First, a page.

I love the worry over added stabilizers especially since my first glance at the top photo made me think “oh are those sprinkles on cream cheese” I would so eat that! This is going into the to try list. !

      1. Jackie

        I just saw this comment. Maybe I should just try it. I am recently retired, why not? I will let you know when I get around to trying it.

    1. Linda

      It is the casein in the cheese that is holding the cheese together. The Lactose is really only important when you want to ferment the cheese. Since this is a fresh cheese, lacotse free milk would certainly work. Which is also why the ricotta works too because it is also a fresh cheese :)

    2. EllaFm

      I haven’t used lactose free milk (or lactose free cream) for cream cheese, but I’ve used them for marscarpone and ricotta with fabulous results. Since the method is similar (heated milk & vinegar that is strained after curdling), I imagine it will work for cream cheese too.

      Also, this stuff is fabulous. It turns any liquid dairy into something lactose free (milk, condensed milk, cream). https://www.amazon.com/Supplement-Certified-Formulated-Seeking-Health/dp/B003VSTRY8

      1. Alene

        Actually, I forgot all about that! I made ricotta cheese for a recipe and I used lactose free milk. It worked perfectly, and I could eat it without taking a lactose pill. So cream cheese would probably work that way too. Answered my own question! Duh!

      2. Lori

        I didn’t know those type of drops existed! This is a game changer. Regular milk is so much less expensive than the Lactose free milk (here in Canada at least) which puts me off trying many milk based fun kitchen experiments for fear of wasting that expensive purchase!

  2. barb

    looks fantastic! but…for those of us that have to be more mindful of certain fats in our diet for cardiac reasons…..any way you could suggest a lower fat recipe that would be successful? when I by cream cheese here in Toronto it’s reduced to 15% milk fat. any ideas?

    1. deb

      If it’s more low-fat that this, it probably has “other” ingredients in it to make it work. If you compare labels on full-fat and low-fat cream cheese versions, even from the same brand, you’ll see a lot of extra ingredients in the the low-fat, gums, etc.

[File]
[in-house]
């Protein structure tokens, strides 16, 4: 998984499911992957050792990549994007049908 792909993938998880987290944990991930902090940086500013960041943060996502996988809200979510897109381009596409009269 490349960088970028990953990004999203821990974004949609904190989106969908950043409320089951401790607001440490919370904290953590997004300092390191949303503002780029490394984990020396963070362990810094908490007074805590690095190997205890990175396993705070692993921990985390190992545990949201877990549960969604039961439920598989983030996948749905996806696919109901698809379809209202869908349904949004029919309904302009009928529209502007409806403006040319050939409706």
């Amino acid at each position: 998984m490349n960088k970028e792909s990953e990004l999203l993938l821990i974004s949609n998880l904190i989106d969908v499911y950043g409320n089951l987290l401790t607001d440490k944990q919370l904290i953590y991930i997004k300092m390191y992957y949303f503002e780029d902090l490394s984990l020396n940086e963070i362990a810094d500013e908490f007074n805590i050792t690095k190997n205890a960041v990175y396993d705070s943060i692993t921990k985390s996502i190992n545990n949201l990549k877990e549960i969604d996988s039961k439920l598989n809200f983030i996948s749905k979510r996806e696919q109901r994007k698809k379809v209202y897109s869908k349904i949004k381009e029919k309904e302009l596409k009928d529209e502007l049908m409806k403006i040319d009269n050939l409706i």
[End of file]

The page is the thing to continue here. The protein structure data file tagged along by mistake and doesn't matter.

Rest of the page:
1. Lara

        not necessarily – Arla’s Buko brand (not sure if it’s available in the US) has 16% fat content cream cheese without any artificial stuff in it. They apparently use buttermilk and cream to make their cream cheese. Heavy cream is hard to get in Germany for example, I would definitely give it a try with at least lower fat cream. Lara.

    2. Jen

      Barb – look for labneh in your local supermarket or Middle Eastern grocery store in Toronto. It’s likely to be in the same location as the ricotta and mascarpone, not with the cream cheese. Labneh is sort of like salted, extra thick Greek yogurt and the commercial brands are about 10% MF. It’s a little tangier and looser than cream cheese (sort of a whipped texture), but I actually prefer it. If I remember rightly, it’s just 3 ingredients: milk, salt, acidity regulator. Cedar and Phoenicia are the most common brands in Toronto.

      1. barb

        thanks Jen and Deb – I often buy Western or MC Dairy but was intrigued to try and make my own! Thanks for the tips about Labneh – I often make yogurt cheese from Greek or Icelandic yoghurt but don’t add any salt. Cheers

  3. Sherra

    *This* is the recipe I’ve been waiting for!! Since making your ricotta I never use store-bought anymore, as the difference is so dramatic. I just knew there had to be a way to make cream cheese as well! You’re a star.

  4. Joelle

    My new fav bagel place (Holey Rollers) out here on the west coast does great flavors of cream cheese. Might I recommend:

    – cucumber garlic dill
    – pickled onion and caper
    – Calabrian chili

  5. jessica

    omg i am 1000% making fresh cream cheese for yom kippur break fast! this looks amazing 😋